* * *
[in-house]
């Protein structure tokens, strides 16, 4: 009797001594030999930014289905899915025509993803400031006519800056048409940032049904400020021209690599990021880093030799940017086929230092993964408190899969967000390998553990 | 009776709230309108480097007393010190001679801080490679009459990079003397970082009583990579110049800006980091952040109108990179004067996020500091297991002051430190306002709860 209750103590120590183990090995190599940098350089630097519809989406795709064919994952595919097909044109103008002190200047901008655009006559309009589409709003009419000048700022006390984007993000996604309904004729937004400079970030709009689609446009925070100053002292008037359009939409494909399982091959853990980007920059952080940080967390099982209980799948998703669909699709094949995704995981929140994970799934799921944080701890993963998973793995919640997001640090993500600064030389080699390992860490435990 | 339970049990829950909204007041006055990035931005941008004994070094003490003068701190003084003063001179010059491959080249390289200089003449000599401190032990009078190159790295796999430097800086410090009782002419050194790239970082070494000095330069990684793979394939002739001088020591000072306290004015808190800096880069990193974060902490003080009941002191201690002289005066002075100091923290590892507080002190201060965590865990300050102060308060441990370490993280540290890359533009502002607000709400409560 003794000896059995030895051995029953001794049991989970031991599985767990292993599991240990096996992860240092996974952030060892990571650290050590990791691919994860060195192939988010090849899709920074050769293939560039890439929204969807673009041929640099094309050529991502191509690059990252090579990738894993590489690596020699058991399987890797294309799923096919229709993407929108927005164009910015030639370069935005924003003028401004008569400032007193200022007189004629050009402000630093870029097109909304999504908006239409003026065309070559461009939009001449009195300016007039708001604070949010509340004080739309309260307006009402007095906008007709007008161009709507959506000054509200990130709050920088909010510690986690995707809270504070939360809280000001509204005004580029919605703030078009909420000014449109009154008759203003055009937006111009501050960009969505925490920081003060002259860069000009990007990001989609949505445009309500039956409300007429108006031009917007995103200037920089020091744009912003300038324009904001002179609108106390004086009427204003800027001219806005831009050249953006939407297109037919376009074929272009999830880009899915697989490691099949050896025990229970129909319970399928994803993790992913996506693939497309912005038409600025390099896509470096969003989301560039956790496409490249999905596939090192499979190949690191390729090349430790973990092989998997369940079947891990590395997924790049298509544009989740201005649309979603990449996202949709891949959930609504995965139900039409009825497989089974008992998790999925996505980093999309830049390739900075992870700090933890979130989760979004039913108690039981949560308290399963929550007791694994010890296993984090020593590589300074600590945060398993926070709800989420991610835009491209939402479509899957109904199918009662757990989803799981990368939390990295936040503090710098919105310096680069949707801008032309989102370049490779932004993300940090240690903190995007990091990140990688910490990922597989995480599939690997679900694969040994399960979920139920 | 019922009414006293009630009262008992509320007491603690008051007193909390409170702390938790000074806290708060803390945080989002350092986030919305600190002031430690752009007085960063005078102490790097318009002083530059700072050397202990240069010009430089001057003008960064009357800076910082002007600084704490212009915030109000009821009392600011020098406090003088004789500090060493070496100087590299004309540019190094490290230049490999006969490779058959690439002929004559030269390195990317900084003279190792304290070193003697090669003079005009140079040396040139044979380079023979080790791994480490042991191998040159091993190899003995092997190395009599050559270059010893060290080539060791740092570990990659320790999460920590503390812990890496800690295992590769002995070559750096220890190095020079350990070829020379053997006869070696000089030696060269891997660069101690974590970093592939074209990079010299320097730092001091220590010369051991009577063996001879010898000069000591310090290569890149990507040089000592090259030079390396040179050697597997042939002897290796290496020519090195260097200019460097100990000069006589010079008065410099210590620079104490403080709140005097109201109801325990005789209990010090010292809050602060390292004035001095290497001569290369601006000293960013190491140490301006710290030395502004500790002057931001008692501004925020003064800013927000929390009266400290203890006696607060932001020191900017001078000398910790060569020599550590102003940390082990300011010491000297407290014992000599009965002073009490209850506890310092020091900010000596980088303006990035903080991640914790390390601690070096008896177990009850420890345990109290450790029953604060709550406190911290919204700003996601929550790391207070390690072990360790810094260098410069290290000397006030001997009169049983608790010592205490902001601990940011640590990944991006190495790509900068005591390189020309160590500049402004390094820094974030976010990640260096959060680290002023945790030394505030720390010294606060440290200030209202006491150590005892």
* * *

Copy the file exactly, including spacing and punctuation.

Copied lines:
[in-house]
């Protein structure tokens, strides 16, 4: 009797001594030999930014289905899915025509993803400031006519800056048409940032049904400020021209690599990021880093030799940017086929230092993964408190899969967000390998553990 | 009776709230309108480097007393010190001679801080490679009459990079003397970082009583990579110049800006980091952040109108990179004067996020500091297991002051430190306002709860 209750103590120590183990090995190599940098350089630097519809989406795709064919994952595919097909044109103008002190200047901008655009006559309009589409709003009419000048700022006390984007993000996604309904004729937004400079970030709009689609446009925070100053002292008037359009939409494909399982091959853990980007920059952080940080967390099982209980799948998703669909699709094949995704995981929140994970799934799921944080701890993963998973793995919640997001640090993500600064030389080699390992860490435990 | 339970049990829950909204007041006055990035931005941008004994070094003490003068701190003084003063001179010059491959080249390289200089003449000599401190032990009078190159790295796999430097800086410090009782002419050194790239970082070494000095330069990684793979394939002739001088020591000072306290004015808190800096880069990193974060902490003080009941002191201690002289005066002075100091923290590892507080002190201060965590865990300050102060308060441990370490993280540290890359533009502002607000709400409560 003794000896059995030895051995029953001794049991989970031991599985767990292993599991240990096996992860240092996974952030060892990571650290050590990791691919994860060195192939988010090849899709920074050769293939560039890439929204969807673009041929640099094309050529991502191509690059990252090579990738894993590489690596020699058991399987890797294309799923096919229709993407929108927005164009910015030639370069935005924003003028401004008569400032007193200022007189004629050009402000630093870029097109909304999504908006239409003026065309070559461009939009001449009195300016007039708001604070949010509340004080739309309260307006009402007095906008007709007008161009709507959506000054509200990130709050920088909010510690986690995707809270504070939360809280000001509204005004580029919605703030078009909420000014449109009154008759203003055009937006111009501050960009969505925490920081003060002259860069000009990007990001989609949505445009309500039956409300007429108006031009917007995103200037920089020091744009912003300038324009904001002179609108106390004086009427204003800027001219806005831009050249953006939407297109037919376009074929272009999830880009899915697989490691099949050896025990229970129909319970399928994803993790992913996506693939497309912005038409600025390099896509470096969003989301560039956790496409490249999905596939090192499979190949690191390729090349430790973990092989998997369940079947891990590395997924790049298509544009989740201005649309979603990449996202949709891949959930609504995965139900039409009825497989089974008992998790999925996505980093999309830049390739900075992870700090933890979130989760979004039913108690039981949560308290399963929550007791694994010890296993984090020593590589300074600590945060398993926070709800989420991610835009491209939402479509899957109904199918009662757990989803799981990368939390990295936040503090710098919105310096680069949707801008032309989102370049490779932004993300940090240690903190995007990091990140990688910490990922597989995480599939690997679900694969040994399960979920139920 | 019922009414006293009630009262008992509320007491603690008051007193909390409170702390938790000074806290708060803390945080989002350092986030919305600190002031430690752009007085960063005078102490790097318009002083530059700072050397202990240069010009430089001057003008960064009357800076910082002007600084704490212009915030109000009821009392600011020098406090003088004789500090060493070496100087590299004309540019190094490290230049490999006969490779058959690439002929004559030269390195990317900084003279190792304290070193003697090669003079005009140079040396040139044979380079023979080790791994480490042991191998040159091993190899003995092997190395009599050559270059010893060290080539060791740092570990990659320790999460920590503390812990890496800690295992590769002995070559750096220890190095020079350990070829020379053997006869070696000089030696060269891997660069101690974590970093592939074209990079010299320097730092001091220590010369051991009577063996001879010898000069000591310090290569890149990507040089000592090259030079390396040179050697597997042939002897290796290496020519090195260097200019460097100990000069006589010079008065410099210590620079104490403080709140005097109201109801325990005789209990010090010292809050602060390292004035001095290497001569290369601006000293960013190491140490301006710290030395502004500790002057931001008692501004925020003064800013927000929390009266400290203890006696607060932001020191900017001078000398910790060569020599550590102003940390082990300011010491000297407290014992000599009965002073009490209850506890310092020091900010000596980088303006990035903080991640914790390390601690070096008896177990009850420890345990109290450790029953604060709550406190911290919204700003996601929550790391207070390690072990360790810094260098410069290290000397006030001997009169049983608790010592205490902001601990940011640590990944991006190495790509900068005591390189020309160590500049402004390094820094974030976010990640260096959060680290002023945790030394505030720390010294606060440290200030209202006491150590005892």